The scraping assembly 14 comprises a rotating scraper shaft 18 which is journaled in bearings 20 for rotation independent of the rotation of the drum and two sets of scraper blades 22 and 24, respectively, long and short. Scraper blades 22 and 24 are mounted and arranged along the length of shaft 18 in a plurality of rows. Typically there are four rows at right angles to one another; other possible arrangements will be noted under "Modifications to the Preferred Embodiment." The majority of the blades in each row are of the longer type, labeled 22, and, having a length denoted by "X" in FIGS. 2, 3 and 4. Likewise, the shorter blades, labeled 24, have a length denoted by "Y." The longer blades 22 are positioned along shaft 18 in such a manner as to scrape the entire inner wall 12 of drum 10 between ribs 16. Each of the longer blades may cover a separate inner wall area, but other possible arrangements will be noted later. The shorter blades are positioned to scrape the top surface of the ribs 16.
As an alternative to permanently affixed ribs to the drum inner wall, the sticky mass formed by the intimate mixing of the heated coal, char, and, optionally, pitch may be permitted to build up on the inner wall along preselected annular paths about the inner wall. Such paths would coincide with the location of the shorter scraper blades. Where such buildup about the inner wall is permitted to occur, the maximum effective depth of such built-up ribs will be limited by the difference in length between the long and short blades, i.e., by the factor (X-Y).
If required, for example, to provide longer residence time of the smaller growing agglomerates, the longer scraper blades 22 can be replaced by the shorter scraper blades 24, thus permitting a buildup of the agglomerative mass at the location of the replaced blades.
The blades 22 and 24 may be arranged in rows such that during rotation the area scraped by a given blade may overlap the scraping area of another blade of equal length, or they may work in tandem with another blade to scrape a common inner wall area. Finally, the rows of scraper blades may be arranged in helices about the shaft 18 as an alternative to the parallel arrangement shown in FIG. 1.
The prime constituents added to the drum are: (1) particulate coal that has preheated to just under its softening temperature, (2) finely divided char that has been preheated to between 1000° and 1200° F., and (3) optionally, a pitch binder. While the quality of coal will generally dictate the relative quantities of constituents fed to the agglomerating drum, typically, by weight, the proportions are particulate coal 35 to 50%, char 50 to 65%, and up to 10% pitch. As a result of the preheating, tar evolves from the mixture within the drum, and the mixture becomes a loosely coherent plastic, sticky mass. A portion of this plastic sticky mass begins to adhere to the surface of the inner wall of the rotating drum. To maintain a uniform layer of the sticky mass between the annular ribs of the rotating drum, a scraping device of the type constructed according to this invention is used. With the tumbling action provided by the rotating drum and continuous removal of portions of this layer by the scraping device, said portions of the plastic particles are coalesced into even larger agglomerates. These agglomerates continue to grow until the tar that evolved from the mixture (including the pitch binder, when added as a constituent) loses its plasticity, with the result that the agglomerates become rigid or stiff and growth ceases. The time at which this plasticity is lost depends on the type of coal and the forming temperature. For most coking coals or coal mixes, the time to loss of plasticity would average 10 minutes at a forming temperature of about 820° F., with higher forming temperatures providing correspondingly shorter times.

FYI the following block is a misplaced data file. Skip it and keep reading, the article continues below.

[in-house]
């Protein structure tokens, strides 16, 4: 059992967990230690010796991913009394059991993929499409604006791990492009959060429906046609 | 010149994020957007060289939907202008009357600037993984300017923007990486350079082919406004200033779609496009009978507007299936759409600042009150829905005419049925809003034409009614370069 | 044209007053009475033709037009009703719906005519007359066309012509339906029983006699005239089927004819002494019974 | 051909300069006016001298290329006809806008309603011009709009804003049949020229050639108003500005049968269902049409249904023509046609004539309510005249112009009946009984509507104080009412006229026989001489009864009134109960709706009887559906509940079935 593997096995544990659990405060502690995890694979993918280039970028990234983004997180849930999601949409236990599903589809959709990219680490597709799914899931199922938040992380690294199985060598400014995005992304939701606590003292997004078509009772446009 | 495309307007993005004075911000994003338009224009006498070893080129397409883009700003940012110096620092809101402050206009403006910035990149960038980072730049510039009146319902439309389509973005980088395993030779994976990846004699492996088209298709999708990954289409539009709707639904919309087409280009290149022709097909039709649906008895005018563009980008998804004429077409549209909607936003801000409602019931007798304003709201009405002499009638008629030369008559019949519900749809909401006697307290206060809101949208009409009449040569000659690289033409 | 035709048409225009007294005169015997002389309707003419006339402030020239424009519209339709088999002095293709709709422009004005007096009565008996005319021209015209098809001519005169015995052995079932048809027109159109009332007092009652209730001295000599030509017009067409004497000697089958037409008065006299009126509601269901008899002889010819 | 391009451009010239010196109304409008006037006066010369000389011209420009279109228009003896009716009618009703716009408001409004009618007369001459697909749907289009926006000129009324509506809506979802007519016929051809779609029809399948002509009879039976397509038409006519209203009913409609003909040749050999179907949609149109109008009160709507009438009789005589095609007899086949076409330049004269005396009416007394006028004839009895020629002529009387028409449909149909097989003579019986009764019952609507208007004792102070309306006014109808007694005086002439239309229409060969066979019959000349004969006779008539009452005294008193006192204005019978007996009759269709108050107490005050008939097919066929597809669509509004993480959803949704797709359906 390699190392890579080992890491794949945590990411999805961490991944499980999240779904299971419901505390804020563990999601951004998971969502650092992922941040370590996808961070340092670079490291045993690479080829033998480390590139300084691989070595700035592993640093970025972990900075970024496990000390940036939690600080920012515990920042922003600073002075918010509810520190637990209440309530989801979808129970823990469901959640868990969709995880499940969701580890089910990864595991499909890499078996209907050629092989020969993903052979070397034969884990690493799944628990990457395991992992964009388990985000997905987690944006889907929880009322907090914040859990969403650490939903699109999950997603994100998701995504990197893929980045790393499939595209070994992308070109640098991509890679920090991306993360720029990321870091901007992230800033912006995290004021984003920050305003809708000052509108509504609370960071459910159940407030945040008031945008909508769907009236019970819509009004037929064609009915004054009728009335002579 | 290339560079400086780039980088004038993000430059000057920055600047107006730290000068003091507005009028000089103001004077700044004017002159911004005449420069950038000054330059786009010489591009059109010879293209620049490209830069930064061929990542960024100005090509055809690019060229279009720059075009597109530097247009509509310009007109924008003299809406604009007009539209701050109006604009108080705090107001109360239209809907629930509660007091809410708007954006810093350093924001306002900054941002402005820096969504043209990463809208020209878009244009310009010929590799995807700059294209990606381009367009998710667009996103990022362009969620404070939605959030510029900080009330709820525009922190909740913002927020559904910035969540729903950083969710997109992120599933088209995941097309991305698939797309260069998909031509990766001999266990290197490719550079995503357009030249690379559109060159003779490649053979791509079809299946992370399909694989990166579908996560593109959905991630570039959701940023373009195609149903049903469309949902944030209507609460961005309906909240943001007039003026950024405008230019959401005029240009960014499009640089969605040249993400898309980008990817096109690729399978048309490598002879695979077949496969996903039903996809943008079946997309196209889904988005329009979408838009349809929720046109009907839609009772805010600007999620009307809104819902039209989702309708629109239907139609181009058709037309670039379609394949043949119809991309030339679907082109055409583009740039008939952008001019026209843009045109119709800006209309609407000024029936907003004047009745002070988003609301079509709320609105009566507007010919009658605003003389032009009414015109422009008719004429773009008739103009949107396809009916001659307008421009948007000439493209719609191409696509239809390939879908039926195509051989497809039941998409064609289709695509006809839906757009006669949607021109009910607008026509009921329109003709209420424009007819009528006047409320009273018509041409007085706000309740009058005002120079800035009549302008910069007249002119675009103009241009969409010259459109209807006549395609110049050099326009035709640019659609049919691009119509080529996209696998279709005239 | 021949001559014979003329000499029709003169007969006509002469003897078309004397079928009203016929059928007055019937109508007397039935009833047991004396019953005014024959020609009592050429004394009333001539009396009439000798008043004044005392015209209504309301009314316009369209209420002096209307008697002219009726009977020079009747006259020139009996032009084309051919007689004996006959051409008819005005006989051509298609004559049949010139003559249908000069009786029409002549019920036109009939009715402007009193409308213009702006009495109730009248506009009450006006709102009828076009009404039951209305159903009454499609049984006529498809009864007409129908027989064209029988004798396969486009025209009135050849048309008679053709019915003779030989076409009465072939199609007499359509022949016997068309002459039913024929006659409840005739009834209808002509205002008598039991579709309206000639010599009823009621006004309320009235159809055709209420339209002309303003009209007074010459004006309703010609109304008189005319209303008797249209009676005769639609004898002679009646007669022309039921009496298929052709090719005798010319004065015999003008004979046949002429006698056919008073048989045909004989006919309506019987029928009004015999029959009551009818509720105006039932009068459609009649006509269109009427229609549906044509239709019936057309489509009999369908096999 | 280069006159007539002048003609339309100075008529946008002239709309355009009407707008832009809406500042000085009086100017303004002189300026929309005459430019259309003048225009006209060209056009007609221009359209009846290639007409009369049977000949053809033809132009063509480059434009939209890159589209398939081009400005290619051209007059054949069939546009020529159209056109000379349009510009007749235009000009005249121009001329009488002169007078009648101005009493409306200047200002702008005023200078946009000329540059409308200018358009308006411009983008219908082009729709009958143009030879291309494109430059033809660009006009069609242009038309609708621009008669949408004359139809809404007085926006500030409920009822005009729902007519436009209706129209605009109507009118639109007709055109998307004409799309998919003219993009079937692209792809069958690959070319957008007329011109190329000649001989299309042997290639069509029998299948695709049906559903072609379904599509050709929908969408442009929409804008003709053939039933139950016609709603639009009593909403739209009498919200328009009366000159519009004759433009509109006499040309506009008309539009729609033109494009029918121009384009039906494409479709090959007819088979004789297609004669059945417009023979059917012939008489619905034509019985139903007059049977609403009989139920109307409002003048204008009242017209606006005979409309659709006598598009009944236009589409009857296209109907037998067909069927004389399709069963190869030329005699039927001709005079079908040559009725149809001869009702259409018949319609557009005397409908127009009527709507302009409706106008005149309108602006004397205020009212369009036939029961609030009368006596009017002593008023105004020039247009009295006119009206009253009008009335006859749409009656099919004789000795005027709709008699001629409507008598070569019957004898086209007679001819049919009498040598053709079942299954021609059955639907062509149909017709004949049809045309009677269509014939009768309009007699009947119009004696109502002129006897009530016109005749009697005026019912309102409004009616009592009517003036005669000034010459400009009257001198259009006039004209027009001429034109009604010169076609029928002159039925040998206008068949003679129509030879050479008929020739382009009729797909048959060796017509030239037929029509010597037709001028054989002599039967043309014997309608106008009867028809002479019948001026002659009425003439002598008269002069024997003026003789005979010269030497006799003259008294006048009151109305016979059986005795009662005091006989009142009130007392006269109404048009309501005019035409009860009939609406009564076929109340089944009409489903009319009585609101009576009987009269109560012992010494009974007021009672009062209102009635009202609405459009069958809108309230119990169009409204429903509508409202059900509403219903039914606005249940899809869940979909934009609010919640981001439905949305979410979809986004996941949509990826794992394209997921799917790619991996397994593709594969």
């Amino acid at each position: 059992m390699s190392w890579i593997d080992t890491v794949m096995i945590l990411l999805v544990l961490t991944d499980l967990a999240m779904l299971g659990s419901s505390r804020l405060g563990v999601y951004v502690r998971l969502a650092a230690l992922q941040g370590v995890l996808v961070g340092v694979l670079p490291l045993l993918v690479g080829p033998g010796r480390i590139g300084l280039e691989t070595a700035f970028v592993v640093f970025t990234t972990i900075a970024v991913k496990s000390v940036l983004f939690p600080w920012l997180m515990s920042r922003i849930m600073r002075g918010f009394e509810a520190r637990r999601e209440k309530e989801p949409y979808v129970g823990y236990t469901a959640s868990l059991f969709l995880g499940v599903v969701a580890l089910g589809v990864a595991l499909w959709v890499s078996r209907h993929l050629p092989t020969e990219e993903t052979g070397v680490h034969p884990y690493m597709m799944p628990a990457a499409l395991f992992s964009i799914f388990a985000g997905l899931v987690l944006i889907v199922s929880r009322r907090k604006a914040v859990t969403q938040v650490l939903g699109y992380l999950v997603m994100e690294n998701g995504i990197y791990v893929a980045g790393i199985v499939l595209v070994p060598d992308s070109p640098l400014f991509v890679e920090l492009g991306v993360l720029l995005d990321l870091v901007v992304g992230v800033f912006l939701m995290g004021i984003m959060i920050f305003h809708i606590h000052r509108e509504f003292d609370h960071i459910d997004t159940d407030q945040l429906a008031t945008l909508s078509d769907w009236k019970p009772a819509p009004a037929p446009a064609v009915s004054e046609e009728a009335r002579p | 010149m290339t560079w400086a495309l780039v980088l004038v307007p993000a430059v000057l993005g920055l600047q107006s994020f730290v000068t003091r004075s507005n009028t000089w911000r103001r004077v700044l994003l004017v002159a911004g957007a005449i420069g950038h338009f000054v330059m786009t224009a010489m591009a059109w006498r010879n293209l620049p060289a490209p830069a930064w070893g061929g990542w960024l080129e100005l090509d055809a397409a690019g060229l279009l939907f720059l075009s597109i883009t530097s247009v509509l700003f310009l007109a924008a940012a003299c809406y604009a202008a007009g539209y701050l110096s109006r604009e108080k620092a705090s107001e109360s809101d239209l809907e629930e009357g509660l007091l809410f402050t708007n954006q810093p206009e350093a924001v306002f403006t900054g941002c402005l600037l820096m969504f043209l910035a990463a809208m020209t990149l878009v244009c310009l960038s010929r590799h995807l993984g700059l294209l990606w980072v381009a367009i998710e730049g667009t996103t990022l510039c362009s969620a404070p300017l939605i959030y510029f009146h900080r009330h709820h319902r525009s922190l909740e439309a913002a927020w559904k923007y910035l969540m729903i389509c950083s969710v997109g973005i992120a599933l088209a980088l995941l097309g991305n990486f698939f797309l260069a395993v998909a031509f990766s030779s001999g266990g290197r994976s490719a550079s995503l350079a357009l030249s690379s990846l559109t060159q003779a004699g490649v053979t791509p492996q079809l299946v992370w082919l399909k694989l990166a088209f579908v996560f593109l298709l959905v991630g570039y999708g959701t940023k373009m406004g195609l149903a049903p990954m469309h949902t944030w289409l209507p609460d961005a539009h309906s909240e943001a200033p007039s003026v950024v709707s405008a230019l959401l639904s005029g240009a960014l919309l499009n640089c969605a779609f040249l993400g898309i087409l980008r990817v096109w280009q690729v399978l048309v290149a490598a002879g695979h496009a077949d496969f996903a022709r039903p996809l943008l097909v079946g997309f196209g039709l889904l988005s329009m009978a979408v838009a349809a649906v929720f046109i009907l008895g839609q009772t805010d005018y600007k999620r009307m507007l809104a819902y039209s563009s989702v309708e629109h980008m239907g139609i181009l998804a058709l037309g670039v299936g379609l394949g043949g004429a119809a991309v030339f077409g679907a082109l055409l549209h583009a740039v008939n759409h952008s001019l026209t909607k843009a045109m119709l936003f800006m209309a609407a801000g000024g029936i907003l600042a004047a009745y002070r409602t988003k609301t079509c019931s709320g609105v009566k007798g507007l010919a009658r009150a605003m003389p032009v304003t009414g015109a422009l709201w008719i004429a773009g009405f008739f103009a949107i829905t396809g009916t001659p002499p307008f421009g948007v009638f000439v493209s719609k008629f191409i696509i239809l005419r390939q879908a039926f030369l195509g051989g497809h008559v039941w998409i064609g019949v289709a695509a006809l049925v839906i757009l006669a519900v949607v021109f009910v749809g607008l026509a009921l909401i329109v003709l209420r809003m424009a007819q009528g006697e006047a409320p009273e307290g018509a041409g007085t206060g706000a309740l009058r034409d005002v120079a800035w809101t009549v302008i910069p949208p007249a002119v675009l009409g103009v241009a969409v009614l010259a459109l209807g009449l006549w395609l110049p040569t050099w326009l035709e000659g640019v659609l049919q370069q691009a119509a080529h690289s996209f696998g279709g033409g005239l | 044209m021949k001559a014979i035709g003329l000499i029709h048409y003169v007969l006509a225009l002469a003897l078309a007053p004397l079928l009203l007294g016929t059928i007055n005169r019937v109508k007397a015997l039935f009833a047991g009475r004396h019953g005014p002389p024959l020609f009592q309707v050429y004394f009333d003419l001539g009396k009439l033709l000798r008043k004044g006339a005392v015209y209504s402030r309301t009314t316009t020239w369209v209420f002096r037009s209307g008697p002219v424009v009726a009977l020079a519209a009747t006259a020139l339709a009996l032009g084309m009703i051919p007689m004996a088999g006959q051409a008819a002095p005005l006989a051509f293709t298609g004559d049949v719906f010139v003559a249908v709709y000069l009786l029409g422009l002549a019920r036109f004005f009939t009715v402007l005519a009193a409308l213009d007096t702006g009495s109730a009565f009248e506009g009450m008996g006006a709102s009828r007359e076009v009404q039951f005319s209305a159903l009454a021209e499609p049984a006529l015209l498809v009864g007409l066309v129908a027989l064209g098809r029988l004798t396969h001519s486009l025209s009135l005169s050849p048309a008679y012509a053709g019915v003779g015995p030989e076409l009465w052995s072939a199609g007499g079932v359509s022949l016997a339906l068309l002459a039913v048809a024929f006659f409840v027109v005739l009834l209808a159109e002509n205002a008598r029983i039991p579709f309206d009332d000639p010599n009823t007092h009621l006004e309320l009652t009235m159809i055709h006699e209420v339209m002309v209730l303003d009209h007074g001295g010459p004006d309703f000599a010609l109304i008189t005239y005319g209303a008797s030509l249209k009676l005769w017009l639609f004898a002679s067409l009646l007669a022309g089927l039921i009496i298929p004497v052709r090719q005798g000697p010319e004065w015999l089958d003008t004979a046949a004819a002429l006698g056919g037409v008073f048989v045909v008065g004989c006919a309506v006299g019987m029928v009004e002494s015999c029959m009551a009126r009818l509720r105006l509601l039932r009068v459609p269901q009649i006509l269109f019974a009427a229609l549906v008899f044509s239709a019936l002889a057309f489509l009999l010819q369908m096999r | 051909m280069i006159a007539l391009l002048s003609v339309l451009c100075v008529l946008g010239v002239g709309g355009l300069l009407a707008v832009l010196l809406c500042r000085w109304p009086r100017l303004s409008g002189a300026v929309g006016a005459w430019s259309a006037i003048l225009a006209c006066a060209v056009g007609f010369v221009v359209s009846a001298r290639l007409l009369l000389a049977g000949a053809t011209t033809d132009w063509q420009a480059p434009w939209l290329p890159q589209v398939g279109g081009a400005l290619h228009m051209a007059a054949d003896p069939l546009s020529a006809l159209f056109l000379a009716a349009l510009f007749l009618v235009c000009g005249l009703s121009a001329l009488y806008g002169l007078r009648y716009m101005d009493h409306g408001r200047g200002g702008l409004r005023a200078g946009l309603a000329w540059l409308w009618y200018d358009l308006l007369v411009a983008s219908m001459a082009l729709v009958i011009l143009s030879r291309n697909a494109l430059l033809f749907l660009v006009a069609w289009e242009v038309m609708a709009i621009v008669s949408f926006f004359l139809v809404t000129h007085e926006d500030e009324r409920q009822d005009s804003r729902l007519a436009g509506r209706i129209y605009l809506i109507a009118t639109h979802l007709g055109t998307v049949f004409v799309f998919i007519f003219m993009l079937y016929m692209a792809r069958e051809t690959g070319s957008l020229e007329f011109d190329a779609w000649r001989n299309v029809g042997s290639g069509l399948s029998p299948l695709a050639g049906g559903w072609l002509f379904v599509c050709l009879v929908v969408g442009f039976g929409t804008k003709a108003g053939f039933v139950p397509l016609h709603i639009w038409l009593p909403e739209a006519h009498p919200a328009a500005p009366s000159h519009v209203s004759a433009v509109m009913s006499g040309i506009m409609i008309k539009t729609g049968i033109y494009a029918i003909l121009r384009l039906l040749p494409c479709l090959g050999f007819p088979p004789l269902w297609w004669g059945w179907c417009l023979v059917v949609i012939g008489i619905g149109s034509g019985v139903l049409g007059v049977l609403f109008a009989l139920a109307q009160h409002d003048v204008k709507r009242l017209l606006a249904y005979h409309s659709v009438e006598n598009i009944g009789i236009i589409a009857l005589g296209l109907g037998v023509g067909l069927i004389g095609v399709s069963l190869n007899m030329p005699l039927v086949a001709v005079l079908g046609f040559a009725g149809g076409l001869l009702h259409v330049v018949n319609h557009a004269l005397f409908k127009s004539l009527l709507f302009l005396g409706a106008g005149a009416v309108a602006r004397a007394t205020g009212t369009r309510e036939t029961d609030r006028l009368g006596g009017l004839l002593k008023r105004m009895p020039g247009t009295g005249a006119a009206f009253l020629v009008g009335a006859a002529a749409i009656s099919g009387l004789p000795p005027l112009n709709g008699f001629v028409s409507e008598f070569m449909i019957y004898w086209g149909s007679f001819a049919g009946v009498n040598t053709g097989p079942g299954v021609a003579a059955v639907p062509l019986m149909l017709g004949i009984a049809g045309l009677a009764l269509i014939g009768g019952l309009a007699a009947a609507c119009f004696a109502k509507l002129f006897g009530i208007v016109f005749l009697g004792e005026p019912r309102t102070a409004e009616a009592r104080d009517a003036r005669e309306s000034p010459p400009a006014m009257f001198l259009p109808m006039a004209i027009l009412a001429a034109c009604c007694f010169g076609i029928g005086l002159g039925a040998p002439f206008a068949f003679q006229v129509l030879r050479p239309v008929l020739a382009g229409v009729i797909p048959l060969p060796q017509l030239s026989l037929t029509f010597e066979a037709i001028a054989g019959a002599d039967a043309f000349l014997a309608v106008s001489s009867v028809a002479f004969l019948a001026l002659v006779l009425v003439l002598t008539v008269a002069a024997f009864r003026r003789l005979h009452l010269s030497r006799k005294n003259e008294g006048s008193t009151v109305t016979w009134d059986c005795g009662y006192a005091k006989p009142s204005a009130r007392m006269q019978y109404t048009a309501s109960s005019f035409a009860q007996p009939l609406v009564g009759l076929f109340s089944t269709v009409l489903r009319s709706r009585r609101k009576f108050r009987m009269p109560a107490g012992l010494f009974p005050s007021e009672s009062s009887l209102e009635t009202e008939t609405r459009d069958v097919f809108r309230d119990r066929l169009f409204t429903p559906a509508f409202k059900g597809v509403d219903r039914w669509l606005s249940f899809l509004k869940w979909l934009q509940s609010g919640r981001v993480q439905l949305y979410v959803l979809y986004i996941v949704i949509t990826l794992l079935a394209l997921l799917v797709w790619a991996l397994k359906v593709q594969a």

The following describes the manner in which the scraping mechanism operates to insure: (a) an adequate residence time within the agglomerating drum for sufficient growth of the agglomerates, and (b) the limiting of constituent adherence or buildup on the inner wall to a desired depth. The longer scraper blades 22, either working with scraper blades of the same or a different row, are arranged about the scraper shaft 18 so as to cover the entire drum inner wall between adjacent ribs 16. The shorter scraper blades 24 override the ribs 16 to maintain the rib height equal to the difference between the respective lengths of scraper bladees, i.e. the relationship expressed as (X-Y). In practice, the smaller agglomerates tend to momentarily settle between such ribs as a result of the tumbling action, whereas the larger agglomerates tend to ride above the ribs.
Agglomeration could be a continuous or batch-type operation. If the operation were continuous, the larger agglomerates would be exposed to less tumbling than the smaller agglomerates as they traverse the drum, given the slight angle (1° to 2° from the horizontal) of the agglomerating drum descending from the feed end to the discharge end.
Finally, adequate rib depth must be provided in order to control the time during which the larger agglomerates are in contact with the smaller agglomerates. Otherwise, the larger agglomerates would tend to cannibalize or assimilate the smaller ones. In terms of effective action, optimum rib depth is a function of the combination of agglomerating design and operating factors that include drum size and bed depth of burden.